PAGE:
Cerebral Hemisphere -- See Cerebrum


Derived from TELENCEPHALON, cerebrum is composed of a right and a left hemisphere. Each contains an outer cerebral cortex and a subcortical basal ganglia. The cerebrum includes all parts within the skull except the MEDULLA OBLONGATA, the PONS, and the CEREBELLUM. Cerebral functions include sensorimotor, emotional, and intellectual activities
  1
 

Cerebral Hemisphere, Left -- See Cerebrum


Derived from TELENCEPHALON, cerebrum is composed of a right and a left hemisphere. Each contains an outer cerebral cortex and a subcortical basal ganglia. The cerebrum includes all parts within the skull except the MEDULLA OBLONGATA, the PONS, and the CEREBELLUM. Cerebral functions include sensorimotor, emotional, and intellectual activities
  1
 

Cerebral Hemisphere, Right -- See Cerebrum


Derived from TELENCEPHALON, cerebrum is composed of a right and a left hemisphere. Each contains an outer cerebral cortex and a subcortical basal ganglia. The cerebrum includes all parts within the skull except the MEDULLA OBLONGATA, the PONS, and the CEREBELLUM. Cerebral functions include sensorimotor, emotional, and intellectual activities
  1
  Cerebral Hemispheres -- 3 Related Subjects   3
Cerebral hemispheres.   14
 

Cerebral hemorrhage -- See Brain Hemorrhage


  1
Cerebral Hemorrhage   8
 

Cerebral Hemorrhages -- See Cerebral Hemorrhage


Bleeding into one or both CEREBRAL HEMISPHERES including the BASAL GANGLIA and the CEREBRAL CORTEX. It is often associated with HYPERTENSION and CRANIOCEREBRAL TRAUMA
  1
 

Cerebral hernia -- See Encephalocele


  1
 

Cerebral Hypoxia-Ischemia -- See Hypoxia-Ischemia, Brain


A disorder characterized by a reduction of oxygen in the blood combined with reduced blood flow (ISCHEMIA) to the brain from a localized obstruction of a cerebral artery or from systemic hypoperfusion. Prolonged hypoxia-ischemia is associated with ISCHEMIC ATTACK, TRANSIENT; BRAIN INFARCTION; BRAIN EDEMA; COMA; and other conditions
  1
 

Cerebral Hypoxia-Ischemias -- See Hypoxia-Ischemia, Brain


A disorder characterized by a reduction of oxygen in the blood combined with reduced blood flow (ISCHEMIA) to the brain from a localized obstruction of a cerebral artery or from systemic hypoperfusion. Prolonged hypoxia-ischemia is associated with ISCHEMIC ATTACK, TRANSIENT; BRAIN INFARCTION; BRAIN EDEMA; COMA; and other conditions
  1
Cerebral infarction.   3
 

Cerebral Infarction, Left Hemisphere -- See Cerebral Infarction


The formation of an area of NECROSIS in the CEREBRUM caused by an insufficiency of arterial or venous blood flow. Infarcts of the cerebrum are generally classified by hemisphere (i.e., left vs. right), lobe (e.g., frontal lobe infarction), arterial distribution (e.g., INFARCTION, ANTERIOR CEREBRAL ARTERY), and etiology (e.g., embolic infarction)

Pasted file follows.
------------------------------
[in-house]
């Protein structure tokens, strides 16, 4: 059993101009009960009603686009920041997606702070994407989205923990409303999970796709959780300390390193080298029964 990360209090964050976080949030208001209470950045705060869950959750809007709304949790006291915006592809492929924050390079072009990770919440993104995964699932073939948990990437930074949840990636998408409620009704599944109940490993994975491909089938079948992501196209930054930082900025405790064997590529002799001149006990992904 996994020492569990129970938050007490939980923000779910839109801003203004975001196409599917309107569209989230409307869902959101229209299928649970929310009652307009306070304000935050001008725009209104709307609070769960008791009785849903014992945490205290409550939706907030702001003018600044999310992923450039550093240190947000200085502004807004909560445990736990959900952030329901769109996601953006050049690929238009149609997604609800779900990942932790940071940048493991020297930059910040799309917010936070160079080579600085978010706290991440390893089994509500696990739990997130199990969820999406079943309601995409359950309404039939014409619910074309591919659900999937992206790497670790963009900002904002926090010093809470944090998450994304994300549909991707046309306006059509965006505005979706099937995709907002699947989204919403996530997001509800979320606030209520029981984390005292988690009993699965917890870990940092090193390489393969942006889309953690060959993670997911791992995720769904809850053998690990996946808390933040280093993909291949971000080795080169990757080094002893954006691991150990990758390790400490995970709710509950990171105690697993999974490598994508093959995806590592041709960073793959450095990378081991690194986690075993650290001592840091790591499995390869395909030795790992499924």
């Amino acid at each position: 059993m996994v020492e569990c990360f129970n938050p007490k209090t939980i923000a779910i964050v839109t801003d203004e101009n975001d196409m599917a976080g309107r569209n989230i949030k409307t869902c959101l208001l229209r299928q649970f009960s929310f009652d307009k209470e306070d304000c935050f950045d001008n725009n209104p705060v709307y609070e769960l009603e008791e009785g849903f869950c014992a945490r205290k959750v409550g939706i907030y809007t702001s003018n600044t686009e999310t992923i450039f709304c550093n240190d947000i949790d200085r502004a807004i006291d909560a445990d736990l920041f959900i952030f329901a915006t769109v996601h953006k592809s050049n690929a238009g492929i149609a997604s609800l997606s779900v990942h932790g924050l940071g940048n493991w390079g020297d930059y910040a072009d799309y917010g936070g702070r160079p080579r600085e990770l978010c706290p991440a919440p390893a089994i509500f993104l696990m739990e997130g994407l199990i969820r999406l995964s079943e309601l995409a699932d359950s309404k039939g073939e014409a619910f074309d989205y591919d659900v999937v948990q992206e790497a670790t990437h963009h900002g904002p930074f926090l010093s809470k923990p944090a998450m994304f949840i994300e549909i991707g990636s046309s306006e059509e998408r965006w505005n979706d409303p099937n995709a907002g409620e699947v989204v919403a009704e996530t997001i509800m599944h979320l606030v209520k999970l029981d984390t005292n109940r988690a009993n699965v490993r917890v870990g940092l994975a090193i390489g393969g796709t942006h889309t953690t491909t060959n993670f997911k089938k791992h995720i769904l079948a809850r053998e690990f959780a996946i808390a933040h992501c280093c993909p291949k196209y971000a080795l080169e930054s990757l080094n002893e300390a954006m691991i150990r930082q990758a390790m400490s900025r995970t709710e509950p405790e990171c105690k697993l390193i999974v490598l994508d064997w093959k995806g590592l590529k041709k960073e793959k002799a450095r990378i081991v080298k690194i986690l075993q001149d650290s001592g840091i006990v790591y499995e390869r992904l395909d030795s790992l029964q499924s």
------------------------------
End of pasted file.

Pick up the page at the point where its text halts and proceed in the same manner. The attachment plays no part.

1
 

Cerebral Infarction, Right Hemisphere -- See Cerebral Infarction


The formation of an area of NECROSIS in the CEREBRUM caused by an insufficiency of arterial or venous blood flow. Infarcts of the cerebrum are generally classified by hemisphere (i.e., left vs. right), lobe (e.g., frontal lobe infarction), arterial distribution (e.g., INFARCTION, ANTERIOR CEREBRAL ARTERY), and etiology (e.g., embolic infarction)
  1
 

Cerebral Infarctions -- See Cerebral Infarction


The formation of an area of NECROSIS in the CEREBRUM caused by an insufficiency of arterial or venous blood flow. Infarcts of the cerebrum are generally classified by hemisphere (i.e., left vs. right), lobe (e.g., frontal lobe infarction), arterial distribution (e.g., INFARCTION, ANTERIOR CEREBRAL ARTERY), and etiology (e.g., embolic infarction)
  1
  Cerebral Ischemia -- 2 Related Subjects   2
Cerebral ischemia.   21
 

Cerebral Ischemia-Anoxia -- See Hypoxia-Ischemia, Brain


A disorder characterized by a reduction of oxygen in the blood combined with reduced blood flow (ISCHEMIA) to the brain from a localized obstruction of a cerebral artery or from systemic hypoperfusion. Prolonged hypoxia-ischemia is associated with ISCHEMIC ATTACK, TRANSIENT; BRAIN INFARCTION; BRAIN EDEMA; COMA; and other conditions
  1
 

Cerebral Ischemia-Anoxias -- See Hypoxia-Ischemia, Brain


A disorder characterized by a reduction of oxygen in the blood combined with reduced blood flow (ISCHEMIA) to the brain from a localized obstruction of a cerebral artery or from systemic hypoperfusion. Prolonged hypoxia-ischemia is associated with ISCHEMIC ATTACK, TRANSIENT; BRAIN INFARCTION; BRAIN EDEMA; COMA; and other conditions
  1
Cerebral ischemia -- Atlases : Ischemic stroke : an atlas of investigation and treatment / Isaac E. Silverman, Marilyn M. Rymer ; foreword by Louis R. Caplan ; special contributions by Gary R. Spiegel, Robert E. Schmidt  2009 1
Cerebral ischemia -- Chemotherapy : Ischemic stroke : from basic mechanisms to new drug development / volume editor, Chung Y. Hsu  1998 1
Cerebral ischemia -- Diagnosis   2